PTSD — Post-traumatic stress disorder

In the case of PTSD, treating the changes in physiology by supplementing the body with appropriate nutrients to support neurotransmitter production would be a great first step.

In the case of PTSD, treating the changes in physiology by supplementing the body with appropriate nutrients to support neurotransmitter production would be a great first step.

by Dr. Justin Petersen — 

Post-traumatic stress disorder (PTSD) is a psychiatric disorder that can occur following traumatic personal experiences or after witnessing a life-threatening event. Events such as military combat, natural disasters, terrorist incidents, serious accidents or violent personal assaults like rape can induce PTSD.

Simply put, PTSD creates a state in which memories never stop. The person re-experiences the event in the form of flashbacks, nightmares or recollections. The trigger event usually involved substantial emotional distress, with accompanying feelings of helplessness, disabling fear and/or eminent loss of life or limb. The person suffering with PTSD avoids the places, activities or people that remind them of the event. The symptoms cause sympathetic hyperactivity or hypervigilance, including insomnia and irritability.

Biological changes

In addition to the psychological symptoms, PTSD is marked by some very clear biological changes. This can be somewhat complicated by the fact that this disorder frequently occurs in conjunction with other related disorders, such as depression, memory and cognitive problems, and substance abuse. Headaches, gastrointestinal issues, immune system problems, chest pain, dizziness and discomfort in other areas also are common in people with the disorder.

The prevalence of PTSD in our world today is staggering, given the myriad of natural disasters that currently plague our country and planet. Add to the equation the ongoing war in Iraq, memories of 9/11 and news of continuing terrorist activities worldwide, and it is easy to see how PTSD can affect so many in this day and age.

Unfortunately, PTSD is often misunderstood, misdiagnosed or swept under the carpet by those who suffer with it. This tends to be especially true in the military, where the label of a mental health disorder leads to both perceived and very real ramifications with regard to advancement opportunities, re-enlistment and troop/ship command.

Treatments for PTSD

The most critical steps in treating PTSD often are the most difficult — recognizing the problem and getting help.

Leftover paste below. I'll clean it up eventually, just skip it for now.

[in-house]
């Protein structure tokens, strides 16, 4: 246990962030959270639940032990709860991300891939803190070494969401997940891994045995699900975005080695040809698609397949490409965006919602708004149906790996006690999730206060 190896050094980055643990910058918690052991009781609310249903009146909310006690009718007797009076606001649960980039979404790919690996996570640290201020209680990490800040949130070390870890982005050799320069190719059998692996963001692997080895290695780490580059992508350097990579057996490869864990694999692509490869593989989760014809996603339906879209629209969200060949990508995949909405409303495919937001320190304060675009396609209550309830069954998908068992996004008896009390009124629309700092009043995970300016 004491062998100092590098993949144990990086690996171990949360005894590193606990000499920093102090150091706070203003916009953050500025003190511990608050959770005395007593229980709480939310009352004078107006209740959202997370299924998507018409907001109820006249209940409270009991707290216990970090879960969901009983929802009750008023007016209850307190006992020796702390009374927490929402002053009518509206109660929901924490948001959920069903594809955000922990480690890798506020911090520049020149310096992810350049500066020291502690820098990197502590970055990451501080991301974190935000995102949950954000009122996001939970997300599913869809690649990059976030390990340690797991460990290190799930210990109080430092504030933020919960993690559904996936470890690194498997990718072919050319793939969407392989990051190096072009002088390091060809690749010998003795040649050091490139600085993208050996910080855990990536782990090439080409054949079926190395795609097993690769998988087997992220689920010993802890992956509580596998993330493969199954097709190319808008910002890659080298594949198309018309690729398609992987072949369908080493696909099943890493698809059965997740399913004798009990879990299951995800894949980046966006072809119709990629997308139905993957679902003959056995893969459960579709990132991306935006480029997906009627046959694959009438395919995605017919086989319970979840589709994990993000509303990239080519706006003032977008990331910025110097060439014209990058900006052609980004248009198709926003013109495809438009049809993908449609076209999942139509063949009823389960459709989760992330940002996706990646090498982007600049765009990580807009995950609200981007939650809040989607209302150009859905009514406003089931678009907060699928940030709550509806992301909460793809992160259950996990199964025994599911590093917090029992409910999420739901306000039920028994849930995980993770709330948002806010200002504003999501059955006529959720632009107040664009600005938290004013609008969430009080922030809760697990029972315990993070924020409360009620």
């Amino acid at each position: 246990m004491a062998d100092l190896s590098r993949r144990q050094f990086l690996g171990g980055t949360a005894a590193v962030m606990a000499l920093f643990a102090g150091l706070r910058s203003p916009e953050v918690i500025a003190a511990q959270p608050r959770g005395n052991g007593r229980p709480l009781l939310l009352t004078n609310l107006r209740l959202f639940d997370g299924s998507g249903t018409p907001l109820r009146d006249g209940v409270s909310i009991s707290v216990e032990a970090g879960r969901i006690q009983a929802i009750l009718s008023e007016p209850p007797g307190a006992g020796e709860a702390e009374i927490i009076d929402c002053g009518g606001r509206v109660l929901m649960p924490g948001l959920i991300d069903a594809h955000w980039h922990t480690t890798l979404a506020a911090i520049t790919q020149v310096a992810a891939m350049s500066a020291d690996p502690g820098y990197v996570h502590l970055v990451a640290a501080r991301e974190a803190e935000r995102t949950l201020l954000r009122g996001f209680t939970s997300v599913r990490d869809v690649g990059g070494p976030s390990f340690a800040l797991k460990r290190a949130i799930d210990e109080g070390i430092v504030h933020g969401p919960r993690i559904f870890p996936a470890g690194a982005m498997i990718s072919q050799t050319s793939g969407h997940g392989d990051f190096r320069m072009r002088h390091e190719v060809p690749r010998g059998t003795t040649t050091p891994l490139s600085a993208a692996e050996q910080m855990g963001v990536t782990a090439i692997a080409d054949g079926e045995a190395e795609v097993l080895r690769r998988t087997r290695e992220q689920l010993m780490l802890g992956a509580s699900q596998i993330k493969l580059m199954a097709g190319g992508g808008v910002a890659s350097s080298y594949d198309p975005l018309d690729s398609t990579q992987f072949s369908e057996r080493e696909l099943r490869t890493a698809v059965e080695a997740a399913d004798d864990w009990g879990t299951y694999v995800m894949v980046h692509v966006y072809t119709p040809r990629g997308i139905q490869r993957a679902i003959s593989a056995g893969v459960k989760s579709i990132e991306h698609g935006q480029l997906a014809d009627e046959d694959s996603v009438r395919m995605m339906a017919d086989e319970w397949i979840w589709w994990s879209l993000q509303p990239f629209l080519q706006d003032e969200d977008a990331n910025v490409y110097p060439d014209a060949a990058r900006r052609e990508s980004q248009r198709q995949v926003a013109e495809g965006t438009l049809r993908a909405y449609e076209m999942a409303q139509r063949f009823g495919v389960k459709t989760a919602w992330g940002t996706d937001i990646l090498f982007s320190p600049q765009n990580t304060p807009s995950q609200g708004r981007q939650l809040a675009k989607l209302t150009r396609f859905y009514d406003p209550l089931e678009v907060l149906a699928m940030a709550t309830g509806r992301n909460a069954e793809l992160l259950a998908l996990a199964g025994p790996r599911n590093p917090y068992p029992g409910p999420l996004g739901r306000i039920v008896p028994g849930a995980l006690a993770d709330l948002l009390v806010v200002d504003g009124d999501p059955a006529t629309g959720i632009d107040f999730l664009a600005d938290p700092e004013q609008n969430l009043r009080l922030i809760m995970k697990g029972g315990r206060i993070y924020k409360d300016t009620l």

Cognitive-behavioral therapy (CBT) involves working with cognitions to change emotions, thoughts and behaviors. One form of CBT, exposure therapy, is unique to trauma treatment. It uses careful, repeated, detailed imagining of the trauma (exposure) in a safe, controlled context to help the survivor face and master the fear and distress that overwhelmed them during the trauma.

Pharmacotherapy (medication) can reduce the anxiety, depression and insomnia often experienced with PTSD and, in some cases, it may help relieve the distress and emotional numbness caused by trauma memories.

Eye movement desensitization and reprocessing (EMDR) is a relatively new treatment for traumatic memories that involves elements of exposure therapy and cognitive-behavioral therapy, combined with techniques such as eye movements, hand taps and sounds that alternate the patient’s attention back and forth across their midline.

Steps can be taken at home to help manage symptoms of post-traumatic stress disorder and reduce the levels of stress. These include relaxation exercises to help reduce anxiety; regular physical exercise; getting enough sleep; eating a balanced diet; meditation and prayer.

Functional medicine

Functional medicine, a modality not in common use in Western culture, is another approach to treating this disorder and can be employed by any health professional, whether a D.C., M.D., D.O., Ph.D., etc. Practitioners of functional medicine focus on identifying the functional cause of the body’s distress or dis-ease and treating that cause accordingly.

In the case of PTSD, treating the changes in physiology by supplementing the body with appropriate nutrients to support neurotransmitter production would be a great first step. Rather than focusing on symptomatology and/or the effects of dysfunction, practitioners of functional medicine discover and treat the originating cause of a problem with a holistic vs. mechanistic approach. Rapid improvement of health and overall function, with documentable physiological changes, can then be seen.

No matter which form of treatment is pursued, the important thing is that treatment is received quickly and efficiently. There is no need to continue to suffer from PTSD. If you or a loved one are afflicted, get the help you need now and start enjoying life again.

 

Dr. Justin Petersen is a doctor of chiropractic who focuses on functional healthcare with attention to nutritional biochemistry and muscle testing as a somatic window into the nervous system. He has a massage therapy background with recent licensure and massage training in Texas. drjustin@earthlink.net or 480-563-4256

Reprinted from AzNetNews, Volume 24, Number 6, December 2005/January 2006.

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